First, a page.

Passion For Pomegranates by, Cheryl Tallman and Joan Ahlers
Pomegranates are quite unique. Slightly sweet. Slightly tart. Pomegranates are fun to eat, but they do require a little work. Inside the crimson-colored fruit, you’ll find exactly 840 arils. These are seeds surrounded by a sac of sweet-tart juice. The arils are held together in layers resembling honeycomb. Simply peel off the arils and pop them in your mouth for a burst of pomegranate goodness.
For those of us looking for great flavor with “open and enjoy” convenience, there are several brands of pomegranate juice on the market to quench your thirst and deliver an antioxidant punch.
At the market: Pomegranates are available fresh from October through January. Pomegranates are picked when ripe, so when you see them in stores, they are ready to eat. When selecting a pomegranate, consider that the heavier the fruit is, the juicier it will be.
Pomegranate juice is sold under several brand names. You’ll find pomegranate juice in the produce or juice sections of the market. Check the label to ensure you are purchasing 100% pomegranate juice.
Storage: Whole fruits can be stored for a month in a cool, dry area or refrigerated up to two months. When frozen, the arils or juice will keep for several months in airtight containers.
The Art of Eating a Pomegranate: At first glance, the pomegranate appears a bit intimidating. Here’s the quickest way to harvest the arils from the skin:
- Cut off the crown and then cut the pomegranate into sections.
- Place a section in a bowl of water. Using your fingers, gently separate the red arils from the skin. The arils will sink, and the white skin will float to the top.
- Discard the skin—it is not edible. Drain the water by pouring the arils into a colander or strainer.
Note: Pomegranate juice stains fingers, clothes, and carpeting. Sitting at the kitchen table or outside is the best place to enjoy pomegranates.
Here are some creative and simple ideas to include pomegranates into your family meals:
Dressings and marinades: Pomegranate juice has an acidic, citrusy flavor, making it a great substitute for citrus in marinades and salad dressings. Simply substitute the same quantity of pomegranate juice in a recipe that calls for orange, lemon, or grapefruit juice. Pomegranate flavor is also a great complement to lamb. Here is a simple recipe that uses a pomegranate marinade that is perfect for making lamb kabobs.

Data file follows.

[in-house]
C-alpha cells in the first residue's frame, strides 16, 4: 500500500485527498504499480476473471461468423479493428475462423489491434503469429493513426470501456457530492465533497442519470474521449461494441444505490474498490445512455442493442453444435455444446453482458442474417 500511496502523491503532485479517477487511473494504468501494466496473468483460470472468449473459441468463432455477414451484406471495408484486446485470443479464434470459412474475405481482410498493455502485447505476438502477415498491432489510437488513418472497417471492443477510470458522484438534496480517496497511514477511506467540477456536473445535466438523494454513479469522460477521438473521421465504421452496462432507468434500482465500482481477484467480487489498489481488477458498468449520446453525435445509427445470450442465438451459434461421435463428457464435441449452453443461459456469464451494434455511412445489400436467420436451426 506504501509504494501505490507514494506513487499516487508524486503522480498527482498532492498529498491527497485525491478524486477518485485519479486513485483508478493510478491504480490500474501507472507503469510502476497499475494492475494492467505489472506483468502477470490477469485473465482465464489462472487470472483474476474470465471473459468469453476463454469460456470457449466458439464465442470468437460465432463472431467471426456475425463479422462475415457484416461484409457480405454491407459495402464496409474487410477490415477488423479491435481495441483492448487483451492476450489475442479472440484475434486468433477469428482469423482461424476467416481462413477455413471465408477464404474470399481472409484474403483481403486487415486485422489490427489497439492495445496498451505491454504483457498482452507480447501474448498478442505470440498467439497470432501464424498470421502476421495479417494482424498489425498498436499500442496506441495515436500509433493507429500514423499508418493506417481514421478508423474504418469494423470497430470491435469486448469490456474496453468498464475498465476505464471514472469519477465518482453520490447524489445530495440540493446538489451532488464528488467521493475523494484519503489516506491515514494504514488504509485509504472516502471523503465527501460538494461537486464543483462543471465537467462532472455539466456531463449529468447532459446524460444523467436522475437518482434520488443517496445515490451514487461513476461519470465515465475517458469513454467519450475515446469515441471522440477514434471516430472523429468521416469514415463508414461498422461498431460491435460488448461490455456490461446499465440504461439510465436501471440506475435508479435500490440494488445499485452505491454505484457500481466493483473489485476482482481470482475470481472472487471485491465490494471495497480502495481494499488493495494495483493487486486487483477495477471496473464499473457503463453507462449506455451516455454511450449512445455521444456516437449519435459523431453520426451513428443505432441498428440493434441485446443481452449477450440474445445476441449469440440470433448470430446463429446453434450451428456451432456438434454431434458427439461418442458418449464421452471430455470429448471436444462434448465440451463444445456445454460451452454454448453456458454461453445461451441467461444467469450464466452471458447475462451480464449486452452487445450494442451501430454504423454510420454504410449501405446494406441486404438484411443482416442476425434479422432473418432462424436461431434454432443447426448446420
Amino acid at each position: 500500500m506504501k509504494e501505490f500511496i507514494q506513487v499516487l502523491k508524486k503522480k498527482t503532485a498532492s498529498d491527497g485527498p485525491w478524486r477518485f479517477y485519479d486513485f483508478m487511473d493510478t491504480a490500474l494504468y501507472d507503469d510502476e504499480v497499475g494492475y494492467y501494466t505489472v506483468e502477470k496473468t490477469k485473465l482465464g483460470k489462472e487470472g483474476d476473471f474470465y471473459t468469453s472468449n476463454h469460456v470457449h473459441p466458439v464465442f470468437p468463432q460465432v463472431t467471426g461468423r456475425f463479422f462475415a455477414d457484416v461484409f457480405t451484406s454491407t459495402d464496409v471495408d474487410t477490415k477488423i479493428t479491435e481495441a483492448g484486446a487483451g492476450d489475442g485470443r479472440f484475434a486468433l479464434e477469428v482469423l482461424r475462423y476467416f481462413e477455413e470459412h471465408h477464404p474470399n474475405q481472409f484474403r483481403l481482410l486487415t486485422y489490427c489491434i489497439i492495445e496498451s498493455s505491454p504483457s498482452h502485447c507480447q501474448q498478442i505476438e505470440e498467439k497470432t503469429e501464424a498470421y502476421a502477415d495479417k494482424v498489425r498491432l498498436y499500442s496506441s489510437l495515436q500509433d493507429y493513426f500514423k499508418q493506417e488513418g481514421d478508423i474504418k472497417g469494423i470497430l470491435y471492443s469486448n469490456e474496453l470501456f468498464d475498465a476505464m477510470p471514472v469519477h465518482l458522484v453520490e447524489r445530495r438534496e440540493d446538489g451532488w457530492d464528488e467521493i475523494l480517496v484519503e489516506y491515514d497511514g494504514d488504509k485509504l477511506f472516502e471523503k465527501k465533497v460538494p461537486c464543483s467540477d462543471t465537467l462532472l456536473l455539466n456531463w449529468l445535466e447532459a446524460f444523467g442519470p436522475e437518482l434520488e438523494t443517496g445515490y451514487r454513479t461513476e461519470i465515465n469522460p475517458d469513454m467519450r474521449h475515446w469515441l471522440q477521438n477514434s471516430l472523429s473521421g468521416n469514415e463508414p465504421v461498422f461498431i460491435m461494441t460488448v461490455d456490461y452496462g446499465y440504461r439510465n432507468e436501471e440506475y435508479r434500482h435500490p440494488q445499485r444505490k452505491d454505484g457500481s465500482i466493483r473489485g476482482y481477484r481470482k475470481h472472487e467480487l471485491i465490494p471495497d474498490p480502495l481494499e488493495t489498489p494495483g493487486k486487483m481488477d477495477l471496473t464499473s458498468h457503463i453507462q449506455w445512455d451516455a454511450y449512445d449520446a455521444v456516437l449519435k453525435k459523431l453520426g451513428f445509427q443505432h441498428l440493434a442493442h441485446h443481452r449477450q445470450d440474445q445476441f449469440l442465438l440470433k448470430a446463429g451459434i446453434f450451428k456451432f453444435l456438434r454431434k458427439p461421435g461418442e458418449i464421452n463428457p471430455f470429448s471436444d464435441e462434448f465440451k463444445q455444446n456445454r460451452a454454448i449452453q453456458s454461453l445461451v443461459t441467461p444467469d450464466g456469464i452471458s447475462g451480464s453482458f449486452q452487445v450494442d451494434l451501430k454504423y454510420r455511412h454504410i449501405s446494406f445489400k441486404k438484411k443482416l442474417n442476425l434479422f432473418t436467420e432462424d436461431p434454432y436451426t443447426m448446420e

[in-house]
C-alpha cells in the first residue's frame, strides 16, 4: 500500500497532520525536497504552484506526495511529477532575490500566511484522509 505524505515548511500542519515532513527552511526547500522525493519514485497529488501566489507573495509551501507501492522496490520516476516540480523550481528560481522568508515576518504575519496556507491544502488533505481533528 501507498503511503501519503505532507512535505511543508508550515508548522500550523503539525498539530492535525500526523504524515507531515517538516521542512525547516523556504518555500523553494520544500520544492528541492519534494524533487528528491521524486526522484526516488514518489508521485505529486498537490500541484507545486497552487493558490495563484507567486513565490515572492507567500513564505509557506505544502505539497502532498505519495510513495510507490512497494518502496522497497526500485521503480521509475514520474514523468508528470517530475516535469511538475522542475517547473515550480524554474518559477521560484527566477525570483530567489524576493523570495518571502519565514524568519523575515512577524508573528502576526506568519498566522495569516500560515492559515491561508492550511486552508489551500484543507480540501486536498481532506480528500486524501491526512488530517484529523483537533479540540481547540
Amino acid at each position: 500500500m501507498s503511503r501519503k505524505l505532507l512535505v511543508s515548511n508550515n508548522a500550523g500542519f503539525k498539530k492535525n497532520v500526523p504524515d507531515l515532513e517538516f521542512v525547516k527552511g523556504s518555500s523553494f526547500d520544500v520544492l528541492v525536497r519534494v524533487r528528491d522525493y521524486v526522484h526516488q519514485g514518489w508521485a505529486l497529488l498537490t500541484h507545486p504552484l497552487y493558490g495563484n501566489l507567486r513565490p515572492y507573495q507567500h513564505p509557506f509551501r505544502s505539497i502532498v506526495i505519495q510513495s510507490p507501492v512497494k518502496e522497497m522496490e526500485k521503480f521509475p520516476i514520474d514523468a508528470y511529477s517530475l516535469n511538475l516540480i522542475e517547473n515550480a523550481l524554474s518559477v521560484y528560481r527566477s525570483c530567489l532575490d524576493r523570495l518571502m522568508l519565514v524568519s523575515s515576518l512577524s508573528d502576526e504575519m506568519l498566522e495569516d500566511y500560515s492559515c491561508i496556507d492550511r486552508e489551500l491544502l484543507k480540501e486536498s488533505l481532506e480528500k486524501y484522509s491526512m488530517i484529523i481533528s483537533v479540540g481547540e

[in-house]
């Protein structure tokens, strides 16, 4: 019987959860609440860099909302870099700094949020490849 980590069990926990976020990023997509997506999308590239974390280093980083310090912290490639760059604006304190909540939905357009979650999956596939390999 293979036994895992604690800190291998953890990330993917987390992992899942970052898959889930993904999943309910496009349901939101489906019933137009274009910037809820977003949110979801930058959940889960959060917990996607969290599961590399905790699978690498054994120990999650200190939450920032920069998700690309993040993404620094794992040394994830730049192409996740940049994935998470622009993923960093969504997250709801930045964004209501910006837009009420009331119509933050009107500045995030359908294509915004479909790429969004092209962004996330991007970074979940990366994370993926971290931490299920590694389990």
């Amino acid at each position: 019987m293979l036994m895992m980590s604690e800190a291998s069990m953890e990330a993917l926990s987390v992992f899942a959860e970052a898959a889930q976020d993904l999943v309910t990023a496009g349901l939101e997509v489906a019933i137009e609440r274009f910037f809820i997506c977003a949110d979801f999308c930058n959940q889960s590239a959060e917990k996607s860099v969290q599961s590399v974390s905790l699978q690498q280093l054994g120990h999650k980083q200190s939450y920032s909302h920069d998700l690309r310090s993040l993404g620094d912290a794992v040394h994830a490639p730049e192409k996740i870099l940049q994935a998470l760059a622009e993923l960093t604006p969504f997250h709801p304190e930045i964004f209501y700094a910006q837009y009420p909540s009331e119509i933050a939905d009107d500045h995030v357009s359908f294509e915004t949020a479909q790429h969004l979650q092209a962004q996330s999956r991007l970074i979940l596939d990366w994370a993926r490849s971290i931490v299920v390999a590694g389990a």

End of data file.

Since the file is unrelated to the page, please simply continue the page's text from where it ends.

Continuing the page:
Pomegranate-Marinated Lamb Kabobs
- 1/2 cup pomegranate juice
- 1/4 cup olive oil
- 1 Tbsp. lemon juice
- 1 tsp. salt
- 1/4 tsp. fresh ground pepper
- 1 tsp. dried rosemary or 1 Tbsp. fresh rosemary, chopped
- 2 cloves garlic, minced
- 2 pounds boneless lamb shoulder or leg, cut into 1-1/2 inch cubes
- In a large bowl, whisk together pomegranate juice, oil, lemon juice, salt, pepper, rosemary, and garlic. Add lamb cubes and toss to coat. Cover and refrigerate at least 6 hours or overnight.
- Thread lamb equally onto bamboo or metal skewers.
- Place skewers on medium-hot BBQ or a lightly greased grill pan on medium heat.
- Cook, turning often until meat is well browned outside, but pink in the center, about 10–15 minutes. Serves 6.
Enjoy a pomegranate soda: Start with tall glass filled with a few ice cubes. Pour sparkling water to half full. Then, fill to the top with 100% pomegranate juice. Garnish with sprig of fresh mint or a lemon twist.
Return of a classic: Many years ago, grenadine was made from pomegranates. Sadly, bottled versions today are made with artificial flavor and food coloring—no pomegranates at all. To put the pomegranate back into grenadine, make your own at home. It’s easy!
- In a small saucepan, simmer 2 cups of pomegranate juice over medium heat and cook until reduced by half, about 7 minutes.
- Reduce heat and add 1 cup sugar, stirring constantly until dissolved, about 2 minutes.
- Let cool. Store in a tightly closed jar or container in the refrigerator for up to a month.
Along with making a great Tequila Sunrise or Shirley Temple, this pomegranate syrup is a tasty treat. Here are some great ways to use this syrup:
- Drizzle over pancakes, waffles, or French toast
- Stir into plain yogurt, smoothies, or oatmeal
- Pour over frozen yogurt, ice cream, or pound cake
Great garnish: Pomegranate arils add a dash of color, flavor, and texture to many dishes.
Try sprinkling or tossing arils in:
- Guacamole or salsa
- Creamed spinach
- Fried rice
- Salads—green, spinach, or fruit
- Brown rice, couscous, or quinoa
- Alfredo pasta
Pomegranate-Infused BBQ Chicken: Put some zip into store-bought BBQ sauce by combining a ½ cup of pomegranate juice and ½ cup of BBQ sauce in a saucepan. Bring to boil, reduce heat to low, and simmer for 10 minutes. Baste the sauce over a chicken while it’s baking or slather over chicken in the final minutes of grilling.
About the authors: Cheryl Tallman and Joan Ahlers are sisters, the mothers of five children, and founders of Fresh Baby ( www.FreshBaby.com ). They are the creators of the award-winning So Easy Baby Food Kit and Good Clean Fun Placemats, available at many fine specialty stores and national chains, including Target and Whole Foods Markets.